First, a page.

Thursday, 21 August 2008

Obama, America and abortion

It's easy in Europe to assume Obama is just going to walk the election in November. He's young, good looking, charismatic,  seems more rock star than politico, and he's up against an old bloke who...well, yes, was a PoW, well done, but apart from that appears to represent more of the same. It's difficult to spot the "maverick" now in this former enviro-friendly man who now claims off shore drilling is the answer to America's energy difficulties (yeh, right).

But the dread issue of abortion has never fully gone away, and this week it has come alive again as rightwing media like National Review have been plugging away at what seem to be misleading comments by Obama about his voting record on the Illinois Born Alive Act. And the latest polls show him and McCain neck and neck, or McCain in the lead by a few points.

It's easy to say that abortion is such a live issue in America because it is stil such a religious country. But that's only a partial answer. The other part is, surely, that unlike in the UK, the law in the US (as set out by Roe v Wade) does not reflect the will of the people. It is a law imposed from on high, not as a result of democratic debate. It smacks of liberal elitism, which is also one of Obama's gravest presentational weaknesses, and one with great potential traction for the attack dogs of Fox et al. 


JG said...

In a representative democracy, laws don't always reflect the will of the people. (For example, the oft-cited statistic that a majority of people in the UK would support bringing back capital punishment.) This is just representative democracy, not 'liberal elitism'. And the only alternative is true direct democracy - i.e. holding a referendum on every law passed.

Jonny Mac said...

jg - it's true, of course, that laws don't always reflect the will of the people. The interesting part is what such laws tell us about our representatives. In this country, as to a lesser extent in the States, I would say that where our laws don't represent the will of the people they tend to differ from that will by being to the left of it, as in your capital punishment example. That's because lawmakers tend to overrepresent a certain section of our society - the university educated and middle class - who might also, I would suggest, be described as a 'liberal elite'.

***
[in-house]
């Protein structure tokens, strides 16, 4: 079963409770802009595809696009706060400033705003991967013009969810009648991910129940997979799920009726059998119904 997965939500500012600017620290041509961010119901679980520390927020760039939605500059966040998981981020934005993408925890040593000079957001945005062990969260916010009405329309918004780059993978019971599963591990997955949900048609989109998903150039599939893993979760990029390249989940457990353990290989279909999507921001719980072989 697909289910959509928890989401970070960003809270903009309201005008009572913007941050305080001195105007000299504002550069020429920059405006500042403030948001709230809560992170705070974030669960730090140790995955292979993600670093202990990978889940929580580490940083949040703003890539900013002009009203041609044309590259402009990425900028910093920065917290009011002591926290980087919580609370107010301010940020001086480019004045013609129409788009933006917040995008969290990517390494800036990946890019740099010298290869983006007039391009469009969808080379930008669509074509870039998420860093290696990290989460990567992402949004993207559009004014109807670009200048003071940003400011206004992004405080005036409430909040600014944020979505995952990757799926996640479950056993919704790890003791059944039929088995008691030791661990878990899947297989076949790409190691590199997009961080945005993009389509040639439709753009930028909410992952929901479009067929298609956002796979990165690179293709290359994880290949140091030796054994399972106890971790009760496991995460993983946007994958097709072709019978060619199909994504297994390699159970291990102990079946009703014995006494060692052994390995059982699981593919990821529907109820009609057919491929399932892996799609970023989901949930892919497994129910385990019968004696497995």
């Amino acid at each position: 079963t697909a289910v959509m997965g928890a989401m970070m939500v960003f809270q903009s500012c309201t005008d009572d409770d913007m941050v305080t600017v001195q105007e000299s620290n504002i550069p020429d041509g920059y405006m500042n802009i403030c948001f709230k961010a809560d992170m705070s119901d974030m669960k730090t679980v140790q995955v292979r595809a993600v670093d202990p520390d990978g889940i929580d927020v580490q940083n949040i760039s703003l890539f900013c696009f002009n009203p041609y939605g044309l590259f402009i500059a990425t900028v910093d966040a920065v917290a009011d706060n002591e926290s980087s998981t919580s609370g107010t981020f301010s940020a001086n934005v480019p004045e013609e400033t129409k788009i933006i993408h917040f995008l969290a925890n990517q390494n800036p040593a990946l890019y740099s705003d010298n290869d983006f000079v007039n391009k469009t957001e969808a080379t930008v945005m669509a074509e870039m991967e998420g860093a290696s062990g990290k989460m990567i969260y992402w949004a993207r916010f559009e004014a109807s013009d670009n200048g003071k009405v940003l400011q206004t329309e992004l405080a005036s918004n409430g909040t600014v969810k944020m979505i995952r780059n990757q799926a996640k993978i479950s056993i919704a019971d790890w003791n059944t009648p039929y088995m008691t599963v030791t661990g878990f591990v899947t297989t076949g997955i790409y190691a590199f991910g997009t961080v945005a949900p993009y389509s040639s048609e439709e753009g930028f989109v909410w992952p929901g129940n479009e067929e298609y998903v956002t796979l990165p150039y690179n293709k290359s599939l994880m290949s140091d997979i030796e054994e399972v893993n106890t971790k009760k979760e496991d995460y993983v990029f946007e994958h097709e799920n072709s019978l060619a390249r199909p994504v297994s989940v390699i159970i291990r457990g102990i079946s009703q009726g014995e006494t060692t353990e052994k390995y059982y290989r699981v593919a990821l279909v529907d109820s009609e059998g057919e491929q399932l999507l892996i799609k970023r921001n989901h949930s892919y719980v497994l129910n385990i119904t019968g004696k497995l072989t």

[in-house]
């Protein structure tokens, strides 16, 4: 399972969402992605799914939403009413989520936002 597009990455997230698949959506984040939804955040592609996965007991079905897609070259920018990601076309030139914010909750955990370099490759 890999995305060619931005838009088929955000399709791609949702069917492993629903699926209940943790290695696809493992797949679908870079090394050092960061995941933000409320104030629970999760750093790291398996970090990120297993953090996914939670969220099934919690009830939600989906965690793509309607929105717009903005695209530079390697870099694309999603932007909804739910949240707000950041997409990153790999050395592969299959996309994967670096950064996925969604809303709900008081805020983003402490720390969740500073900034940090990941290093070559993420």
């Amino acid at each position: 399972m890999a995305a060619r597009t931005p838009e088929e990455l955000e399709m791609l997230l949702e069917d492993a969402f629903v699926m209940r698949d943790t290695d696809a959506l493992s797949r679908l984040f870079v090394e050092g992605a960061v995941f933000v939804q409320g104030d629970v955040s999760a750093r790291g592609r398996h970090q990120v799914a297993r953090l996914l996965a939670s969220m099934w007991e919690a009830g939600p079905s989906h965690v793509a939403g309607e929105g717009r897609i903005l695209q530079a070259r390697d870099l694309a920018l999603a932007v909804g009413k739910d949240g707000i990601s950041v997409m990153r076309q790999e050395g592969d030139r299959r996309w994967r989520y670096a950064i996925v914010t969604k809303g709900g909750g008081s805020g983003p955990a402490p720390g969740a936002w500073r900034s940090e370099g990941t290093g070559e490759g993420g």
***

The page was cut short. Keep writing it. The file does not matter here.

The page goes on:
kg-b said...

Surely you're not actually saying that being middle class and in possession of a degree makes you part of the 'liberal elite.' Your picture of a law making elite forcing their liberal ideals on the reactionary masses is, I think, also quite suspect.
Back to Amercia...As any faithful West Wing viewer knows, the President makes Supreme Court appointments. It is a highly political and partisan process and the opportunity to leave their legacy. Roe v Wade is one of the SC's most well-known and controversial decisions (more widely accepted is Brown v Board of Education, the beginning of the end of segregation). However the Supreme Court is not an institution packed with liberals (one of the senior judges is a Reagan-appointed right winger), nor is it as far removed from democracy as you suggest.